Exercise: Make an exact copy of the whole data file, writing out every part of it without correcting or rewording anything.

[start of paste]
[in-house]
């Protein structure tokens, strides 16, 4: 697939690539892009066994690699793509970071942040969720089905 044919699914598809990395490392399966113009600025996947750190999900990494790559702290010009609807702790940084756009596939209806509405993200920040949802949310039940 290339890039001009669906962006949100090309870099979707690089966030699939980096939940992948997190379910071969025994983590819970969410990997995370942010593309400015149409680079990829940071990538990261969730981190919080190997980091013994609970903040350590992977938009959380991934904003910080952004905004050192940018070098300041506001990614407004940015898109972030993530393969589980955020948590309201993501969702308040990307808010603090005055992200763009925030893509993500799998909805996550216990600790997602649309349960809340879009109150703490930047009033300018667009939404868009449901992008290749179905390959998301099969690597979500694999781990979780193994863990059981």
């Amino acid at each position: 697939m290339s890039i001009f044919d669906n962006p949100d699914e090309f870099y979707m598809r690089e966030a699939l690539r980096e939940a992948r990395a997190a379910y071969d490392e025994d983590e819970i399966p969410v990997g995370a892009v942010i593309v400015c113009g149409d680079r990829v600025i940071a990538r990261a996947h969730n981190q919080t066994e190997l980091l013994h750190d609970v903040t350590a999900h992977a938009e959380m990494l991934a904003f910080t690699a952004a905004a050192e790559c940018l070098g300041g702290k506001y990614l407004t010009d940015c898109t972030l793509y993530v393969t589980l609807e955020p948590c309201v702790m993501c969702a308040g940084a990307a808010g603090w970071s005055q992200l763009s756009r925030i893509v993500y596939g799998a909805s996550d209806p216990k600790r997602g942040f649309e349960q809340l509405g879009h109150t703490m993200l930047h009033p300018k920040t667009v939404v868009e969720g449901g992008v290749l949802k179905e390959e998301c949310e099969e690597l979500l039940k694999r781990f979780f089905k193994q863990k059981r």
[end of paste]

[in-house]
């Protein structure tokens, strides 16, 4: 697939690539892009066994690699793509970071942040969720089905 044919699914598809990395490392399966113009600025996947750190999900990494790559702290010009609807702790940084756009596939209806509405993200920040949802949310039940 290339890039001009669906962006949100090309870099979707690089966030699939980096939940992948997190379910071969025994983590819970969410990997995370942010593309400015149409680079990829940071990538990261969730981190919080190997980091013994609970903040350590992977938009959380991934904003910080952004905004050192940018070098300041506001990614407004940015898109972030993530393969589980955020948590309201993501969702308040990307808010603090005055992200763009925030893509993500799998909805996550216990600790997602649309349960809340879009109150703490930047009033300018667009939404868009449901992008290749179905390959998301099969690597979500694999781990979780193994863990059981």
């Amino acid at each position: 697939m290339s890039i001009f044919d669906n962006p949100d699914e090309f870099y979707m598809r690089e966030a699939l690539r980096e939940a992948r990395a997190a379910y071969d490392e025994d983590e819970i399966p969410v990997g995370a892009v942010i593309v400015c113009g149409d680079r990829v600025i940071a990538r990261a996947h969730n981190q919080t066994e190997l980091l013994h750190d609970v903040t350590a999900h992977a938009e959380m990494l991934a904003f910080t690699a952004a905004a050192e790559c940018l070098g300041g702290k506001y990614l407004t010009d940015c898109t972030l793509y993530v393969t589980l609807e955020p948590c309201v702790m993501c969702a308040g940084a990307a808010g603090w970071s005055q992200l763009s756009r925030i893509v993500y596939g799998a909805s996550d209806p216990k600790r997602g942040f649309e349960q809340l509405g879009h109150t703490m993200l930047h009033p300018k920040t667009v939404v868009e969720g449901g992008v290749l949802k179905e390959e998301c949310e099969e690597l979500l039940k694999r781990f979780f089905k193994q863990k059981r």